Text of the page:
Therefore, new methods are needed for detecting intraoperative myocardial ischemia with
sufficiently high sensitivity during cardiac surgical procedures. Because of the close anatomic
range between the esophagus and the heart, the esophagus would be suitable for
electrocardiographic lead detection.
2.2 Methods From induction of anesthesia until the end of surgery of 18 “high-
risk” CABG-patients (instable angina pectoris Braunwald class III) ECG signals were
detected with a conventional surface ECG (I, II, III, aVR, aVL, aVF, V4, V5, V6, V2R, V3R, V4R)
and recorded using a 12-channel ECG writer (HP Page Writer Xli®, USA, Frequenz Rate: 0.05-150
Hz). The signals were compared visually with the simultaneously recorded esophageal ECG signals
and evaluated statistically. The criteria from London 9 were used to define ischemic changes in the
2.3 Results To present time-dependent alterations of the ST-segments in the esophageal ECG,
30 consecutive ST-segments were visualized by means of a waterfall diagram.
1. Uniform ST-segments in the surface ECG and homogenous ST-segments in the esophageal
ECG (Fig. 2).
2. Uniform ST-segments in the surface ECG, but ischemic episodes with inhomogenous ST-
segments in the esophageal ECG (Fig. 3).
Morphologically, the esophageal ECG displayed dynamic beat-to-beat alterations in the ST-
segment amplitudes with “notched”, “bifid”,
“dimpled”, or “cloven” ST-segments. Humps, bulges, or
protuberances developed before or just beyond the apex or on the descending limb of the T-wave.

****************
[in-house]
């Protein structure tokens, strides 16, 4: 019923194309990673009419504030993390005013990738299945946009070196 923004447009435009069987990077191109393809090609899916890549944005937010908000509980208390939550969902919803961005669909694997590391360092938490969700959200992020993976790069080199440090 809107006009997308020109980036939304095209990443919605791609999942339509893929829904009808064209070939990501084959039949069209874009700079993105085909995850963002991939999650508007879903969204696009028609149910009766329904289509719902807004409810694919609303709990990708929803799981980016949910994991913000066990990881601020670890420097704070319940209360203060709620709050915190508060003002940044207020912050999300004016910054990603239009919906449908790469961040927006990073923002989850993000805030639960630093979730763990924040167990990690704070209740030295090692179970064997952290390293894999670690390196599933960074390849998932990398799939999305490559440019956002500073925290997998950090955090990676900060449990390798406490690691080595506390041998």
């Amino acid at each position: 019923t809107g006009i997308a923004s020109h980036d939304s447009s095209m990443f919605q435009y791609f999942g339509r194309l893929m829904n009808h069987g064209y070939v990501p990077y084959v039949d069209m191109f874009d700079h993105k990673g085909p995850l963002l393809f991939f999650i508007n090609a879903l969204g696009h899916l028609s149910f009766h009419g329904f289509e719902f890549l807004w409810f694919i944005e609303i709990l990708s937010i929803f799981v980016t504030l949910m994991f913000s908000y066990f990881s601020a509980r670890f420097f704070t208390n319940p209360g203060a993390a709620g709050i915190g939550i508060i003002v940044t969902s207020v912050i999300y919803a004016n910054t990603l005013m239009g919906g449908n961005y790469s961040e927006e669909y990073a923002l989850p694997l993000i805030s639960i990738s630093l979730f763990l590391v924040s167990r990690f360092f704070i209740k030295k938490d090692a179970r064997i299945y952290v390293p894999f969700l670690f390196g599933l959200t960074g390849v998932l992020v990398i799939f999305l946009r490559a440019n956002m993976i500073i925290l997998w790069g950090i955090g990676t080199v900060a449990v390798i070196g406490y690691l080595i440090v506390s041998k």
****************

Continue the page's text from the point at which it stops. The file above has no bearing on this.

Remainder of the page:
Frequently, the alterations (= inhomogeneities) were concentrated on the ascending limb of the T-
wave. As the ischemia proceeded, the esophageal ECG presented second or third, occasionally
biphasic T-waves in 28% of the cases.
3. Episodes with ischemic ST-segments in the surface ECG and simultaneously ischemic
episodes with inhomogenous ST-segments in the esophageal ECG (Fig. 4).
The signals of the esophageal ECG showed a significant increase in ST-segment alterations
during the ischemic episodes. The surface ECG showed ST-segment elevations or depressions
demonstrating acute myocardial ischemia.
From induction of anesthesia until declamping of the aorta 72% of the “high-
risk” patients had ischemic episodes (duration > 30 sec) with inhomogenous ST-
segments in the esophageal ECG (vs. 11% in the surface ECG, p<0,05). Two patients had
ischemic episodes in both the esophageal ECG and the surface ECG. The clinical relevance of a
pathological esophageal ECG from induction of anesthesia until the beginning of cardiopulmonary
bypass was that multiple ischemic episodes in the esophageal ECG were correlated with adverse
postoperative outcome in 85% (high doses of inotropes, ventricular arrhythmias LOWN class IV b,
implantation of intraaortic balloon pump, death). After cardiopulmonary bypass, ischemic episodes
in the esophageal ECG showed no correlation to the postoperative outcome.
2.4 Discussion In the last few years, monitoring detection of intraoperative myocardial
ischemia received increasingly more attention 9,10,11,12.
In addition, the electromagnetic current dipole theory 17 predicts that reducing the distance between the recording electrodes and the cardiac signals will result in a linear improvement in detection of dynamic changes in the ECG wave form. Consequently, the surface ECG leads, in further distance from the heart are less effective in detecting ST-segment changes than the esophageal ECG leads in close range to the ischemic area. In the literature, the advantages of an esophageal ECG for detection of ischemia are nearly neglected. Thus, only two case reports exist where myocardial ischemia was detected with an E-ECG intraoperatively 18, 19.